The state abbreviation for Louisiana is LA, it is one of the 50 U.S. States located in the southern region of the United States. An interesting fact about this place is that the counties are called parishes. This place is known for its unique culture and of course, the famous Mardi Gras celebration. Today we'll look at the geography, climate, and culture of LA.
Before we dive in though, here are some key pieces of information to know about this place:
LA is ranked 31st in total area, and 25th in population among the other states. The capital may be Baton Rouge, but the largest city is New Orleans. It is the only state with Parishes instead of counties. These are functionally the same, but the name is different. The largest of these is the East Baton Rouge Parish in terms of population, but the largest in size is the Plaquemines Parish.
The state's name comes from Louis XIV, the King of France from 1643 to 1715. It was named this when two explorers claimed the area drained by the Mississippi River for France.
It is bordered by Arkansas to the north, Mississippi to the east, Texas to the west, and the Gulf of Mexico to the south. Much of the land in this area was created from sediment that washed down from the Mississippi River. This is also what caused there to be so many marshes and swamps. Birds such as ibis and egrets are common in these areas, along with tree frogs, sturgeons, and paddlefish.
In the elevated areas of the state, fire is common and natural. It has produced large areas of longleaf pine forests, and wet savannas which each have a large number of plant species, orchids, and even carnivorous plants. The large urban areas have multicultural and multinational heritages as a result of 18th-century French, Spanish, Native American, and Africa cultures that were present in the territory prior to it being acquired by the U.S. as part of the Louisiana Purchase in 1803.
Prior to this purchase, it was once a French colony, a Spanish colony, and a large importer of slaves from West Africa prior to the Civil War. This created the unique mixture of cultures that the state is known for. In addition to all of this, there are four federally recognized, ten state recognized, and four unrecognized Native American tribes in Louisiana.
Geology, Geography, and Climate
250 million years ago, all of the continents were joined together in one massive supercontinent named Pangea. During this time, the Gulf of Mexico did not exist. When the supercontinent started to drift apart, the Atlantic Ocean and the Gulf of Mexico developed. The area that would one day be Louisiana developed slowly, over millions of years.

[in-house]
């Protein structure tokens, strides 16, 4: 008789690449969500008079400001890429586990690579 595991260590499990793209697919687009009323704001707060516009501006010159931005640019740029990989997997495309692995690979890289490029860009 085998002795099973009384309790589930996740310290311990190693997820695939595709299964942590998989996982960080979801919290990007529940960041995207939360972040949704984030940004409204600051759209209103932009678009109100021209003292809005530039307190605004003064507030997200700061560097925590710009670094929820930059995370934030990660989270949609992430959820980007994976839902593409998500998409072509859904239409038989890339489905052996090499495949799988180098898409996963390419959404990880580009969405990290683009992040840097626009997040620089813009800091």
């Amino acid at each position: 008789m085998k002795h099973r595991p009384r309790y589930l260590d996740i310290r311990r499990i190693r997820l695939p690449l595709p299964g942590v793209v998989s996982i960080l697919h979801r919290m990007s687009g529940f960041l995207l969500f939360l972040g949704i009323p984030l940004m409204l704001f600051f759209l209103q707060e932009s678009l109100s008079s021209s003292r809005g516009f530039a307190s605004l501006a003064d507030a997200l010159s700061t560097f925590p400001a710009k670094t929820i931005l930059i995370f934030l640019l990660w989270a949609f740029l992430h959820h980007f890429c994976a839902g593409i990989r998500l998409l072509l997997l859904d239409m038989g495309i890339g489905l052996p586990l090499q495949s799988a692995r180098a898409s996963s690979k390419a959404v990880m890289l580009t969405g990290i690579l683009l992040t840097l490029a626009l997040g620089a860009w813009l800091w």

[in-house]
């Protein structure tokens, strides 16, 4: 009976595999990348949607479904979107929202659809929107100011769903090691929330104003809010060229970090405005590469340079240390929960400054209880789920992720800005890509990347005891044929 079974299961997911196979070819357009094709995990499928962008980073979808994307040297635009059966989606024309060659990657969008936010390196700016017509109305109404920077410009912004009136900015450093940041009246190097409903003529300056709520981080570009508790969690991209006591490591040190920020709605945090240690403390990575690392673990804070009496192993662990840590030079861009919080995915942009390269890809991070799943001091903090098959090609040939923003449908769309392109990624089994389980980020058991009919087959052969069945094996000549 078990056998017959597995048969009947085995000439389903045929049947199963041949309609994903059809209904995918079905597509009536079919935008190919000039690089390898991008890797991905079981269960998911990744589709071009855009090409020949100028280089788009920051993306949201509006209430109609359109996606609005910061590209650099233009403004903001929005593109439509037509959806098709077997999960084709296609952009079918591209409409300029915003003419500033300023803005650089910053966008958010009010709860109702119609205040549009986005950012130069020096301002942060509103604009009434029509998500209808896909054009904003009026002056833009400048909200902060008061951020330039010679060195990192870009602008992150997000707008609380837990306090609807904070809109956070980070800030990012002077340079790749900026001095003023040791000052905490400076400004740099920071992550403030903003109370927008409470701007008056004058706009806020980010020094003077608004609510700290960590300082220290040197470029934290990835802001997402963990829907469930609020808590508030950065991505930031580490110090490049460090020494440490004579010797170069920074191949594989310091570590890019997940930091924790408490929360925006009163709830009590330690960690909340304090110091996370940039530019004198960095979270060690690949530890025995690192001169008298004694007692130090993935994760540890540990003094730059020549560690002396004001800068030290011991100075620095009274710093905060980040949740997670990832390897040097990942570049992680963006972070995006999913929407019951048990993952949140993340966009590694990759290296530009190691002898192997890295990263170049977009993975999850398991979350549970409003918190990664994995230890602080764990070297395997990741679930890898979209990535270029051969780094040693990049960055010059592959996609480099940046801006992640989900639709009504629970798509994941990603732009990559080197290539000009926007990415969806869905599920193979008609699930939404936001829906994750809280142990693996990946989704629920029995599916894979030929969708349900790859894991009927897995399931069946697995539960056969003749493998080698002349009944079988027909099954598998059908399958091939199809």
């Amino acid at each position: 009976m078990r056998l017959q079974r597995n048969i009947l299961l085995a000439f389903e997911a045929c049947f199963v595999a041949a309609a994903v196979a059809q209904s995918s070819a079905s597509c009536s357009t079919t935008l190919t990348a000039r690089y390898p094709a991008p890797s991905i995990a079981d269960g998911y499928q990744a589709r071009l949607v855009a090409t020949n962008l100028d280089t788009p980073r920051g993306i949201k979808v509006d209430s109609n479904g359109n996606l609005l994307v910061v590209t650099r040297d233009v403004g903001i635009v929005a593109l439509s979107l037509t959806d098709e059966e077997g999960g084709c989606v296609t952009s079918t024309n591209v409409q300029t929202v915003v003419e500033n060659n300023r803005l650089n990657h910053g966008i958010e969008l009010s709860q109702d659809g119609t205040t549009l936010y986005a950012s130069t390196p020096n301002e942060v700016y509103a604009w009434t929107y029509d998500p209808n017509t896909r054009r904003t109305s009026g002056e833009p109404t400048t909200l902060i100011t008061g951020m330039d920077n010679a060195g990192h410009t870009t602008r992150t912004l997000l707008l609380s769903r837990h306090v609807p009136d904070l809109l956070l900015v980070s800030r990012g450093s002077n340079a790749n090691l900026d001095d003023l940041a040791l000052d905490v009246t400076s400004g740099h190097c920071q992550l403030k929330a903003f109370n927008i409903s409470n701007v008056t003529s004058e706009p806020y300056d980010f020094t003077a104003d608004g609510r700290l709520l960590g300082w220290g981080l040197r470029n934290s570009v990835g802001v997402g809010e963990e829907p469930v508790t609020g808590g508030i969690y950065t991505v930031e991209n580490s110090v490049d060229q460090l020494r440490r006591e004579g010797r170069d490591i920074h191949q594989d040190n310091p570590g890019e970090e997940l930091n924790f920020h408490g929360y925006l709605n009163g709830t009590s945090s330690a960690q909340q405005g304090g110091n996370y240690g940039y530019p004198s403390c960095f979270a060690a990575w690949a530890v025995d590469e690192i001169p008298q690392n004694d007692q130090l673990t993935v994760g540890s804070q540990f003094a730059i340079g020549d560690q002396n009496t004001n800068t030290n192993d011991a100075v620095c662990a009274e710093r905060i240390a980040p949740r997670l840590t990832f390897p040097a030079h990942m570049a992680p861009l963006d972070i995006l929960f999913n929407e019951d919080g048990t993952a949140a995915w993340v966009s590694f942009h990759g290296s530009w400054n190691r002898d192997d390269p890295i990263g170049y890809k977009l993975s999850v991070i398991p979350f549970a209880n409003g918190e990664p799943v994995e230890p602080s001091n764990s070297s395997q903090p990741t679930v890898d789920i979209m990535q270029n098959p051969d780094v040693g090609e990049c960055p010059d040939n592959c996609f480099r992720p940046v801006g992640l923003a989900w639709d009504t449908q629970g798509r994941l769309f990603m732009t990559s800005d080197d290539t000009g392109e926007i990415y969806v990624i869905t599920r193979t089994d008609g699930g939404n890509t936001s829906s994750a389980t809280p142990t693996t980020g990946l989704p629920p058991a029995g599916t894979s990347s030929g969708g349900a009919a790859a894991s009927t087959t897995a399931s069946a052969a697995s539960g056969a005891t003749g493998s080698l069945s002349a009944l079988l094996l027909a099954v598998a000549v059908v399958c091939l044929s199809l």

Originally water, it formed into land from north to south as sediments from the Mississippi River collected at the drainage point. The oldest rocks in the state can be found in the Kisatchie National Forest. These date back to the Tertiary Era over 60 million years ago. A unique formation, known as salt domes, are also found here. They were formed when the Gulf of Mexico was first developing and it had a high evaporation rate.
You can divide the area into two parts: the uplands, and the alluvial along the coast. The latter region has low swamp lands, coastal marshlands, and barrier islands. It is mostly along the Gulf of Mexico and the Mississippi River. The uplands are composed of prairies and woodlands. The elevations here are small, ranging from ten feet, to fifty or sixty feet above sea level. Even the highest level at Driskill Mountain is only 535 feet above sea level.
The climate is classified as a humid subtropical climate consisting of long hot, and humid summers combined with short, mild winters. While rain is common. the city of New Orleans was devastated by hurricane Katrina in August of 2005. It was classified as a category 3 hurricane when it hit landfall. It breached the levees in the city and flooded over 80% of it. Many people evacuated, but despite this, 1,500 people still died.
Estimations say that over 2 million people were displaced or made homeless by the storm. The climate and placement of the state makes it massively vulnerable to these types of tropical cyclones.
A Melting Pot of Cultures
There are several different cultures that combine to create the unique aspects of this state. Let's examine a few of them:
The word Creole comes from the Portuguese word crioulo which means "a person of European descent born in the New World." It is one of the most unique elements of the state's personality as it is a culture composed of aspects from French, Spanish, African, and Native American cultures. Many people who are descendants of these peoples who first came to the state call themselves Creole. Their unique cooking, music, and beliefs have come to define this place.
These are ancestors of Cajuns who came west from France to settle in the area new New Brunswick and Nova Scotia in Canada known as Acadia. After they received their freedom, many fled south to Lafayette in LA. The term "Cajuns" was seen as derogatory until the 1970's. This culture also contributes greatly to the music and cuisine of the state.
3. Isleño culture
This culture is composed of people who are descendants of Canary Islanders who came from the Canary Islands of Spain to Louisiana in the mid-1770s's. These people primarily relocated to St. Bernard Parish. Each year there is a festival called Fiesta that celebrates their heritage.
Louisiana is truly a place full of culture, interesting people, and unique sights. For more information, check out our Louisiana state facts page for more!